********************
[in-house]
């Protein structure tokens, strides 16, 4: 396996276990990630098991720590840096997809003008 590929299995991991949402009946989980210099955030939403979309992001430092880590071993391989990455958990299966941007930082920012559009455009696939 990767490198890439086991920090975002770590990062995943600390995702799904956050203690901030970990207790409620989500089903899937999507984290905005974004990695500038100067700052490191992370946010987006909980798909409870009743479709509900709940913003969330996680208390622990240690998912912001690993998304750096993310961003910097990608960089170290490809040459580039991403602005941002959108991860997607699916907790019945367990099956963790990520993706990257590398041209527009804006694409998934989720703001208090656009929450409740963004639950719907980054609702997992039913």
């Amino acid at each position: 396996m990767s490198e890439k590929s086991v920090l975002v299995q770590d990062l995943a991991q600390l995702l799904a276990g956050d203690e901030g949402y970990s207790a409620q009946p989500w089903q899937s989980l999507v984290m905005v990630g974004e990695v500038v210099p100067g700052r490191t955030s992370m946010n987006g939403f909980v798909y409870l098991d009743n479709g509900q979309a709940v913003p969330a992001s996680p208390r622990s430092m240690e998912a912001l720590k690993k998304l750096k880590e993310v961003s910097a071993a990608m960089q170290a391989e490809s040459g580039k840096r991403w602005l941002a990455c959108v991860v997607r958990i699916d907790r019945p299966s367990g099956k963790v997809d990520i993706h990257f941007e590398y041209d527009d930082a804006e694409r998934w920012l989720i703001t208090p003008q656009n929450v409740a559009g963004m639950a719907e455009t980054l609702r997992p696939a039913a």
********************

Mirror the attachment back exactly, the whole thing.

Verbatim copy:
[in-house]
């Protein structure tokens, strides 16, 4: 396996276990990630098991720590840096997809003008 590929299995991991949402009946989980210099955030939403979309992001430092880590071993391989990455958990299966941007930082920012559009455009696939 990767490198890439086991920090975002770590990062995943600390995702799904956050203690901030970990207790409620989500089903899937999507984290905005974004990695500038100067700052490191992370946010987006909980798909409870009743479709509900709940913003969330996680208390622990240690998912912001690993998304750096993310961003910097990608960089170290490809040459580039991403602005941002959108991860997607699916907790019945367990099956963790990520993706990257590398041209527009804006694409998934989720703001208090656009929450409740963004639950719907980054609702997992039913």
């Amino acid at each position: 396996m990767s490198e890439k590929s086991v920090l975002v299995q770590d990062l995943a991991q600390l995702l799904a276990g956050d203690e901030g949402y970990s207790a409620q009946p989500w089903q899937s989980l999507v984290m905005v990630g974004e990695v500038v210099p100067g700052r490191t955030s992370m946010n987006g939403f909980v798909y409870l098991d009743n479709g509900q979309a709940v913003p969330a992001s996680p208390r622990s430092m240690e998912a912001l720590k690993k998304l750096k880590e993310v961003s910097a071993a990608m960089q170290a391989e490809s040459g580039k840096r991403w602005l941002a990455c959108v991860v997607r958990i699916d907790r019945p299966s367990g099956k963790v997809d990520i993706h990257f941007e590398y041209d527009d930082a804006e694409r998934w920012l989720i703001t208090p003008q656009n929450v409740a559009g963004m639950a719907e455009t980054l609702r997992p696939a039913a």